5. Abstract The current human reference genome, GRCh38, represents over 20 years of effort to generate a high-quality assembly, which has benefitted society 1,2 . However, it still has many gaps and errors, and does not represent a biological genome as it is a blend of multiple individuals 3,4 . Recently, a high-quality telomere-to-telomere reference, CHM13, was generated with the latest long-read technologies, but it was derived from a hydatidiform mole cell line with a nearly homozygous genome 5 . To address these limitations, the Human Pangenome Reference Consortium formed with the goal of creating high-quality, cost-effective, diploid genome assemblies for a pangenome reference that represents human genetic diversity 6 . Here, in our first scientific report, we determined which combination of current genome sequencing and assembly approaches yield the most complete and accurate diploid genome assembly with minimal manual curation. Approaches that used highly accurate long reads and parent–child data with graph-based haplotype phasing during assembly outperformed those that did not. Developing a combination of the top-performing methods, we generated our first high-quality diploid reference assembly, containing only approximately four gaps per chromosome on average, with most chromosomes within ±1% of the length of CHM13. Nearly 48% of protein-coding genesmore »have non-synonymous amino acid changes between haplotypes, and centromeric regions showed the highest diversity. Our findings serve as a foundation for assembling near-complete diploid human genomes at scale for a pangenome reference to capture global genetic variation from single nucleotides to structural rearrangements.« less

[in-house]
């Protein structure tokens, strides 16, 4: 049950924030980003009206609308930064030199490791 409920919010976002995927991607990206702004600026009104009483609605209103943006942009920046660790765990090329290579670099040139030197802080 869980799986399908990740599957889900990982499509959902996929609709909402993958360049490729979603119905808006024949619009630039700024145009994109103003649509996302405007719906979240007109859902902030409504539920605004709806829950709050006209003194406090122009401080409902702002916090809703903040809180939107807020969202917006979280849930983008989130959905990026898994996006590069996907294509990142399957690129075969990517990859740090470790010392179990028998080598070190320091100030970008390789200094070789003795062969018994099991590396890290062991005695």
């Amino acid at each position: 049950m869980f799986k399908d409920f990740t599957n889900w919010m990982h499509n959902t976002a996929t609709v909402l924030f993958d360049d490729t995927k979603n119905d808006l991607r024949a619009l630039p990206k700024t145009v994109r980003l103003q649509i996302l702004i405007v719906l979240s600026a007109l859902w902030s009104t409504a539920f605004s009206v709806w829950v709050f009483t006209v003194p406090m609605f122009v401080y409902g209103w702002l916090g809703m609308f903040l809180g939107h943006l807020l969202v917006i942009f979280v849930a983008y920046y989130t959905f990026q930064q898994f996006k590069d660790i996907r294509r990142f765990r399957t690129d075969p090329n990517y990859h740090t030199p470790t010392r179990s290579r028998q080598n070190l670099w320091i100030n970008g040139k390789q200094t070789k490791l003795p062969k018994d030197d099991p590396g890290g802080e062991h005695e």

Free, publicly-accessible full text available November 17, 2023
  6. The natural scale separation in the restricted nonlinear (RNL) modelling approach is exploited to build upon recent studies, e.g., Wangsawijaya (2020), that have used scale separation to provide insight into mechanisms underlying secondary motions in turbulent flow over spanwise heterogeneous roughness. In the RNL decomposition the large-scale comprises the streamwise averaged mean and the small-scales are defined through a dynamical restriction that leads to computational tractability, while providing good agreement with salient flow features. In agreement with the experimental work, our results indicate that energy of the large-scales is amplified over the low roughness region due to the secondary flow. The small-scales are shown to play a dominant role in the Reynolds stresses responsible for generation of the secondary flow. Conditional averaging of the RNL mean field reveals stronger momentum pathways over low roughness regions experiencing downwash in instances that differ from the time-averaged trends. Further analysis of the large scale indicates that meandering of low speed streaks in the RNL flow is in response to secondary flow momentum mixing.
    Free, publicly-accessible full text available July 1, 2023
  7. Since its initial release in 2000, the human reference genome has covered only the euchromatic fraction of the genome, leaving important heterochromatic regions unfinished. Addressing the remaining 8% of the genome, the Telomere-to-Telomere (T2T) Consortium presents a complete 3.055 billion–base pair sequence of a human genome, T2T-CHM13, that includes gapless assemblies for all chromosomes except Y, corrects errors in the prior references, and introduces nearly 200 million base pairs of sequence containing 1956 gene predictions, 99 of which are predicted to be protein coding. The completed regions include all centromeric satellite arrays, recent segmental duplications, and the short arms of all five acrocentric chromosomes, unlocking these complex regions of the genome to variational and functional studies.